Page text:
Rounding out the Tone Free HBS-FN6, you have things like an IPX4 water-resistance rating, the ability to automatically pause music when you take an earbud out of your ear, and up to six hours of continuous playback with another 12 hours provided by the charging case (for a total battery package of 18 hours).
LG Tone Free HBS-FN6 Where things fall apart
If all of that's so great, why did I phrase the into to this review the way I did? It all comes down to one crucial thing: audio quality.
After testing out a near-endless number of pairs of audio gear (specifically, true wireless earbuds), I've established a good understanding of what sounds good and what doesn't. The LG Tone Free HBS-FN6 most definitely fall into the latter of those two categories.
No matter what song I listen to on the Tone Free, it's played back lifelessly, with a narrow soundstage and very little dynamism. There's no soul or breadth to anything that I listen to. Bass is extremely weak even on the preset Bass Boost EQ profile, songs with lots of heavy guitar/vocals often turn into a muddy mess, and just about everything — from songs to podcasts — has a muffled quality to it.
These are all traits we'd typically expect with dirt-cheap earbuds you get from a random no-name seller on Amazon, but that's not at all what the Tone Free HBS-FN6 are. These are supposed to be premium earbuds from an established tech brand with Meridian audio tuning. That side of the earbuds is evident by the $150 asking price here in the U.S., but nothing about how the earbuds sound in day-to-day use comes close to justifying that cost.
LG Tone Free HBS-FN6 Competition
Unfortunately for LG, the disappointing audio quality of the Tone Free HBS-FN6 isn't helped by the seemingly endless competition that exists for wireless earbuds. Take the Pixel Buds as just one example. Andrew recently re-reviewed them after two months of regular use and gave them a nearly perfect 4.5-star rating. The Pixel Buds cost a little bit more than the HBS-FN6, but they offer an even better design, really great sound quality, and a plethora of smart features that only Google could create.
There are also the earbuds that have become my personal favorite, the Aukey Key Series EP-T18NC. Compared to the HBS-FN6, the T18NC deliver longer battery life, active noise canceling, and substantially better audio for even less money.
Should you be looking to spend less than half what the Tone Free cost, you can also get something like the TOZO T6. These are among my favorite cheap true wireless earbuds, seeing as how they sound great, offer wireless charging, IPX8 water-resistance, and long-lasting battery life at a seriously impressive price.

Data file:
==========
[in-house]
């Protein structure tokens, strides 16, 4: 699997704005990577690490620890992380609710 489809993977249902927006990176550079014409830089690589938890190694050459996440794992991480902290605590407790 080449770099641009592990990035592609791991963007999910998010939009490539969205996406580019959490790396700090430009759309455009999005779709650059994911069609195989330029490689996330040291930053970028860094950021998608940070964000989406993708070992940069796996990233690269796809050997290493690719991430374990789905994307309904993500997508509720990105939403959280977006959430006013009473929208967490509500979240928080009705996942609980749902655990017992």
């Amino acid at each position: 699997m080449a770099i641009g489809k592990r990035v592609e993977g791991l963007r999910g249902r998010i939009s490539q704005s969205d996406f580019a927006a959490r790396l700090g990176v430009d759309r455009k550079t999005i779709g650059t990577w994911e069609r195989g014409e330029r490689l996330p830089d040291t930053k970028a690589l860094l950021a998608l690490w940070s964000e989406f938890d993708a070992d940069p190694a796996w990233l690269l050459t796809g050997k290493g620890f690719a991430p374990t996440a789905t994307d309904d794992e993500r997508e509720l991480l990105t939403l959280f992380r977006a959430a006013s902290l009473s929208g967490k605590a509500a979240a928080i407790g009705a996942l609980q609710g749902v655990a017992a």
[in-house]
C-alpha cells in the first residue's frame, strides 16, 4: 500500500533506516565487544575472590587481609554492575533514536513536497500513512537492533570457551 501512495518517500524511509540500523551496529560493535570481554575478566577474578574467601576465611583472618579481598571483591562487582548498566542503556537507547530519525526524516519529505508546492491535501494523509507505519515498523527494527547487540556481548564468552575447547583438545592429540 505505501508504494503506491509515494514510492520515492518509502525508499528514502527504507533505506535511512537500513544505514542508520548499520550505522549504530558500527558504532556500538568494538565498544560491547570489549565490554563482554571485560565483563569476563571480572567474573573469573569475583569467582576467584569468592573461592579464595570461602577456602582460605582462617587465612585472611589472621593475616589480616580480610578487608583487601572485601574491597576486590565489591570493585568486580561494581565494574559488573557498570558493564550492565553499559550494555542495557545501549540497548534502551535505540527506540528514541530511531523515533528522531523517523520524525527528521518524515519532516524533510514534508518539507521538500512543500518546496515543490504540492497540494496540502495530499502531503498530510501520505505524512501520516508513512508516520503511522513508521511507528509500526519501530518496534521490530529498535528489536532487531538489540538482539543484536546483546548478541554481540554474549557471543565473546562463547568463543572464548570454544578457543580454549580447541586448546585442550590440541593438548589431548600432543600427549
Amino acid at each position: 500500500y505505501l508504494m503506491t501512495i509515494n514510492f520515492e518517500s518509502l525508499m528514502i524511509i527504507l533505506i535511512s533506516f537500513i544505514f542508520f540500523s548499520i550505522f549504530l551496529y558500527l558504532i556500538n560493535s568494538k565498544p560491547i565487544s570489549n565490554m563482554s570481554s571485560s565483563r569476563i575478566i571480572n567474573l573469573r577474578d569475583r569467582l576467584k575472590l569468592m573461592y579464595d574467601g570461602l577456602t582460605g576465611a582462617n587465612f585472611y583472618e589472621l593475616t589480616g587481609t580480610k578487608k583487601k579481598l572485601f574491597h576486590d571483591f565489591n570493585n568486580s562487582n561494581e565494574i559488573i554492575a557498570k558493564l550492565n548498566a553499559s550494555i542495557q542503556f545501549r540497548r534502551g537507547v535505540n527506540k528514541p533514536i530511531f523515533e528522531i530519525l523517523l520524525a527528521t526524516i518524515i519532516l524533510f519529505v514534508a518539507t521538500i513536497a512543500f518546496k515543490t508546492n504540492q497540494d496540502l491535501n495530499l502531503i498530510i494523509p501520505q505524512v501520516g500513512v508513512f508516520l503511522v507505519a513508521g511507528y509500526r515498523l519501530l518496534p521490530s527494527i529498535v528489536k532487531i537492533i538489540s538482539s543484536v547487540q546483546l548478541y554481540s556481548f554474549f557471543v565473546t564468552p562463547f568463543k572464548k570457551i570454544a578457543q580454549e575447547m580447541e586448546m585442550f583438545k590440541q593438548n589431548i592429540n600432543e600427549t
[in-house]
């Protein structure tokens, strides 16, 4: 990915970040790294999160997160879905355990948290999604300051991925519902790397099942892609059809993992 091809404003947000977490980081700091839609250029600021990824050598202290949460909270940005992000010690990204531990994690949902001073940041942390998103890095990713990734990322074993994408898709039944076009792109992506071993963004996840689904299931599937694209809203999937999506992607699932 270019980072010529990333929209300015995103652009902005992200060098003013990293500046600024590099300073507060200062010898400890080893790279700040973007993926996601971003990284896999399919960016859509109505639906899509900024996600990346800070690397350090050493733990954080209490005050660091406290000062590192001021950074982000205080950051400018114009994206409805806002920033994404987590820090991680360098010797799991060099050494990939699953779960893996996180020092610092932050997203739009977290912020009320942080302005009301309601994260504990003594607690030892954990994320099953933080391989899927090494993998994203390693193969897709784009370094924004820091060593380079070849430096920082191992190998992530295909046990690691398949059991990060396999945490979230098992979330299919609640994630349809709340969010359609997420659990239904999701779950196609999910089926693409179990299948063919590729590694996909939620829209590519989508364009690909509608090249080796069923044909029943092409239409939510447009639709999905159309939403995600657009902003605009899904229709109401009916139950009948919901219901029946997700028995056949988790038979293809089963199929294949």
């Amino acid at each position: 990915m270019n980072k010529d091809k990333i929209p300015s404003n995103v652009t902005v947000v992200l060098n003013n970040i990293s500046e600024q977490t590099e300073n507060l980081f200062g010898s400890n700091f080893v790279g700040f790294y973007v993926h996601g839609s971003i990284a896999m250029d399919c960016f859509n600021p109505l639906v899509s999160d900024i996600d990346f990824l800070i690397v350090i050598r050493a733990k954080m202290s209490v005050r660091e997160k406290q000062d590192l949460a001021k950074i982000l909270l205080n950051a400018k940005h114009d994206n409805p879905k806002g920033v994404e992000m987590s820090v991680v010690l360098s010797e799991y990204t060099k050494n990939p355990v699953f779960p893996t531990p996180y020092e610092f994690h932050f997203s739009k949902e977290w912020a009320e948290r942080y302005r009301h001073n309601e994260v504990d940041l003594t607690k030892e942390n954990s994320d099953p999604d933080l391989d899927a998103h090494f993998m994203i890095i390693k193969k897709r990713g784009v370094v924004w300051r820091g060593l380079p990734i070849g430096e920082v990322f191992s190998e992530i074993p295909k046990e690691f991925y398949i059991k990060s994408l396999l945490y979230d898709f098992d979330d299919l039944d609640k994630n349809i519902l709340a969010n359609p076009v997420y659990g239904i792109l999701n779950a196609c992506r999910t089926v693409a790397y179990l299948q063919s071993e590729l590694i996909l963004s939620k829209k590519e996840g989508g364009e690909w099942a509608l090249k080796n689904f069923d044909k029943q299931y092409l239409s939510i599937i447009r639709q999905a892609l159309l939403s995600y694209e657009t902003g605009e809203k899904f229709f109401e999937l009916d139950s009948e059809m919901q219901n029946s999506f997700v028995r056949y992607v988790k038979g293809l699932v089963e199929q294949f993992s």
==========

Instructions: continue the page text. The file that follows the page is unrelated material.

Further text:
LG Tone Free HBS-FN6 Should you buy them?
Who they're for
- If you want bacteria-killing UV lights for your earbuds
- If you want earbuds with a powerful companion app
Who they're not for
- If you value good audio quality to even the slightest degree
- If you want to get much better earbuds for similar or less money
The LG Tone Free HBS-FN6 may be one of the most frustrating products I've ever reviewed. On so many levels, these are excellent earbuds. They're incredibly comfortable, the charging case is compact, you've got USB-C and wireless charging with long battery life, and the companion app gives you access to endless settings and features that further elevate what the buds can do. Tie all of that together with the timely UV light for killing germs, and this should have been a home-run.
As stated above, however, none of that really matters when something so fundamental — audio quality — is handled so poorly. These do not sound like $150 earbuds. Heck, they don't even sound like $50 earbuds. I really don't enjoy listening to music on the HBS-FN6, and that puts a damper on all of the things LG got right.
I'd be really interested in a gen-two model of the Tone Free HBS-FN6, but with the earbuds in their current form, I can't see myself recommending them to anyone. That's not the conclusion to this review I was hoping for, but that's what we've been dealt.
So close, yet so far
LG Tone Free HBS-FN6
Don't underestimate the importance of good sound
From the compact case, comfortable fit, and UV lights for eliminating germs/bacteria, a lot about the LG Tone Free works incredibly well. Unfortunately, all of those cool features and ideas don't mean much when the earbuds sound as mediocre as they do. For the price LG is asking for the HBS-FN6, you can do much better for similar or less money.